Washington lives by another paradox. When Republicans are in power, Democrats must compromise on Republican terms. When Democrats are in power, Democrats must compromise on Republican terms. This mindset predates Obama. Forty years ago, conservative billionaires like Richard Mellon Scaife and Joseph Coors created their own think tanks and beltway media organization to counteract, in the 1960s, what was actual liberal bias in the news. Eric Alterman describes the effort as having had a “gravitational pull” on the political spectrum—the center is generally pulled farther and father to the right. “They created another pole,” Alterman noted in a speech at Connecticut’s Sacred Heart University in 2003. “The part that used to be on the left is completely remote and vacant. It’s like you picked up the football field and you move it a hundred yards down the line, so that part of the football field where you used to play is no longer there and the part that used to be conservative is now where the liberals are.”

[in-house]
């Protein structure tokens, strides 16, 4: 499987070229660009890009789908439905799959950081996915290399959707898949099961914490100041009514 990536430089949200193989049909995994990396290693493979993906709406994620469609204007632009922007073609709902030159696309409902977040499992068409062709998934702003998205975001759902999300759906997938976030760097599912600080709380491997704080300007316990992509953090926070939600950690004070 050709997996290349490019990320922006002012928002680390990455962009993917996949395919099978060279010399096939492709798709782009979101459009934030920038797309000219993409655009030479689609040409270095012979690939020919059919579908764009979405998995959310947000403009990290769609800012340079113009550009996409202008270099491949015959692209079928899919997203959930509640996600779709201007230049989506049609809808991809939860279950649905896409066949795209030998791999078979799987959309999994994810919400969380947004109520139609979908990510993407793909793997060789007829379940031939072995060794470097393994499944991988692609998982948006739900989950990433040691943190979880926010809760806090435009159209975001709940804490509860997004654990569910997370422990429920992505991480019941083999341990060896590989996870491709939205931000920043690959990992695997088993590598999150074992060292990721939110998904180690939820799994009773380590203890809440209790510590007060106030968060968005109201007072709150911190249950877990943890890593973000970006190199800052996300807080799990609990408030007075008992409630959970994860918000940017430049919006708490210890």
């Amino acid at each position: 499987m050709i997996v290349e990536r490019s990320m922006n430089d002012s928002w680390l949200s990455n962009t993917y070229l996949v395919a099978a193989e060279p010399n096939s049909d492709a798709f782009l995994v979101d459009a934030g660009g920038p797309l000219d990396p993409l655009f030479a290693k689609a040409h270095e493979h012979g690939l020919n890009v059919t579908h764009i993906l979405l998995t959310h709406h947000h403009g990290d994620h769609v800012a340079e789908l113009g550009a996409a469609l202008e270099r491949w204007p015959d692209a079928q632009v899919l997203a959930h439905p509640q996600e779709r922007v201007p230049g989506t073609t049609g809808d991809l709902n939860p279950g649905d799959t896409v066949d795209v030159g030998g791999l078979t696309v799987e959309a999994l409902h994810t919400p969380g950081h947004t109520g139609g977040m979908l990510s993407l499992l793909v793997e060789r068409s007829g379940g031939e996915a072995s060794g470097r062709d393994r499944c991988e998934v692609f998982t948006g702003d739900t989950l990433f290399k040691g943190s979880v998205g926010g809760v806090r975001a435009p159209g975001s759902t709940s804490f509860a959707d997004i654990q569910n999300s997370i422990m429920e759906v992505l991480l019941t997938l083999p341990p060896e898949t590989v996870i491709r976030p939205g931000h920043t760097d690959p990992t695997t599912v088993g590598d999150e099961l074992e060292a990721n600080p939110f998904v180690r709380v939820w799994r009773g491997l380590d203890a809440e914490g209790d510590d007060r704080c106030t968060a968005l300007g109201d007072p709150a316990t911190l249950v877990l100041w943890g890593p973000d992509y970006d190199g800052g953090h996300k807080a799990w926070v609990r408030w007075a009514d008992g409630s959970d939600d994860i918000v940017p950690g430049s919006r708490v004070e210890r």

So Democrats, even when in charge and even when they possess the moral high ground, are expected to play ball. In 2009, Obama refrained from using the power mandated to him by the people to pass a health care law that would benefit the people. His opponents exercised no such restraint two weeks after winning this year’s midterms. Within hours of reconvening, House Republicans authorized the building of the Keystone XL Pipeline from Alberta to the Gulf of Mexico. If built, the Keystone would import some 800,000 barrels of tar-sands crude every day, a kind of oil particularly rich in carbon and therefore particularly devastating to the environment. Senate Democrats successfully filibustered the bill, but this is evidently a preamble to the next Congress, which convenes in January. The Republicans aren’t inviting Democrats to join them. They are daring them to stop ram-through legislation that could for generations jeopardize the health and safety of the people. In 2012, NASA scientist James Hansen warned that if the Keystone XL Pipeline is built, it would be “game over for the climate.”